This fantastic collection of photos, which are taken from the archives of Victoria & Albert Museum, show a number of Irish archaeological sites as they appeared at the end of the 19th century/start of the 20th century. The majority of images were taken by Robert Welch who was a noted Belfast based photographer.
16 thoughts on “Some Fantastic 19th century Photos of Irish Archaeology Sites”
These are wonderful and fascinating. I would love to see a comparison of what the sites look like now. 🙂
Ha! I thought so. Look at the picture above of New Grange and look at a current picture. After the above picture was taken “restorers” in later years really tarted up the front. Better for tourists pictures and tourists dollars.
Great photos. I was wondering has anyone ever came across a photograph /sketch of Ballymacward Church Co Galway. It was demolished in the 1950’s with no local photos available. Local recollection of the church elevations differ and all that is available is a floor plan and site layout. I am currently compiling a book on the site.
One of the pictures says balkyhack so that’s the gaints ring between lisburn and Belfast!
Why Ballyhack? I’m fairly certain that’s not Giant’s Ring, which is in Ballynahatty townland.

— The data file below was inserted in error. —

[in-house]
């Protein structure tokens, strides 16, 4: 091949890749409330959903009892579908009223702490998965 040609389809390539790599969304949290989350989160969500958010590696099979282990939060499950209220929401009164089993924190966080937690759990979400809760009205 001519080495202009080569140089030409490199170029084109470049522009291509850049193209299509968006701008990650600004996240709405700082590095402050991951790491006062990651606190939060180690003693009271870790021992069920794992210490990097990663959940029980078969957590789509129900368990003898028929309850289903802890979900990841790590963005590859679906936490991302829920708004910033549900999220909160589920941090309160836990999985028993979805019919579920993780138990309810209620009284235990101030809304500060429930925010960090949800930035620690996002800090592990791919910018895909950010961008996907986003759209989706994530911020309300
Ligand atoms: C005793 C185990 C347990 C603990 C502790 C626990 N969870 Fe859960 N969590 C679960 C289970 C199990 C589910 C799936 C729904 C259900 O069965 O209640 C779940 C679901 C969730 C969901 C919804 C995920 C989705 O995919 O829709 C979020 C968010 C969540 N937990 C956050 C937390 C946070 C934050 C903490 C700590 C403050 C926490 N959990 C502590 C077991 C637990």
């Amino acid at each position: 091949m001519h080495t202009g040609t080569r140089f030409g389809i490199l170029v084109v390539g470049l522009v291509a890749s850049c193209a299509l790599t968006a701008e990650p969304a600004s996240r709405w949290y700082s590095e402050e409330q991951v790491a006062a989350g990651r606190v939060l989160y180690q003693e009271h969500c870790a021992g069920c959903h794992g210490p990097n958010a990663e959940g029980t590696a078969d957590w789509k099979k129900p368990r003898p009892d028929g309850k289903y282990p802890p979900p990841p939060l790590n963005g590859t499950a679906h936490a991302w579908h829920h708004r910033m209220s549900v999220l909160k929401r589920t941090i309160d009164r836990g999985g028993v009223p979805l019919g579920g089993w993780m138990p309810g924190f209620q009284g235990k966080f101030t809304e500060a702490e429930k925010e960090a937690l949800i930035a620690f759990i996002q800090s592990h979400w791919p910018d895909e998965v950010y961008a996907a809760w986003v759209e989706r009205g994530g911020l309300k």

Hi think your right Patrick, that does look like Ballynahatty. The original photo is probably just miss-labelled.
Ballybrack Co Dublin
See also the publication ‘Monuments In The Past’ – photographs 1860 – 1936 published by the OPW/Duchas in 1991 and 2002.
“Tombs” ha ha.
yeah, dead right.
The 3rd photo is of Legananny tripod dolmen, not Leganny (it’s written on the photo). The name is an Anglicised version of the Gaelic, “Leach an Áinne”, which means ‘stone of Áinne’. This twisting of the true old Gaelic names was done by the British who spelt the names phonetically as they couldn’t deal with the Gaelic pronunciations. Unfortunately for our heritage this practice was wide-spread across the country when they were producing maps.
The last photograph was of a “sweat house”? Please, would someone share with me about this? Is it similar to our native Americans “sweat lodge”? Was it used for health purposes or spiritual purposes or both? Thank you all!
Hi Mark, a bit more on Irish sweat houses here: http://irisharchaeology.ie/2012/03/the-sweat-house-at-creevaghbaun-co-galway/ All the best,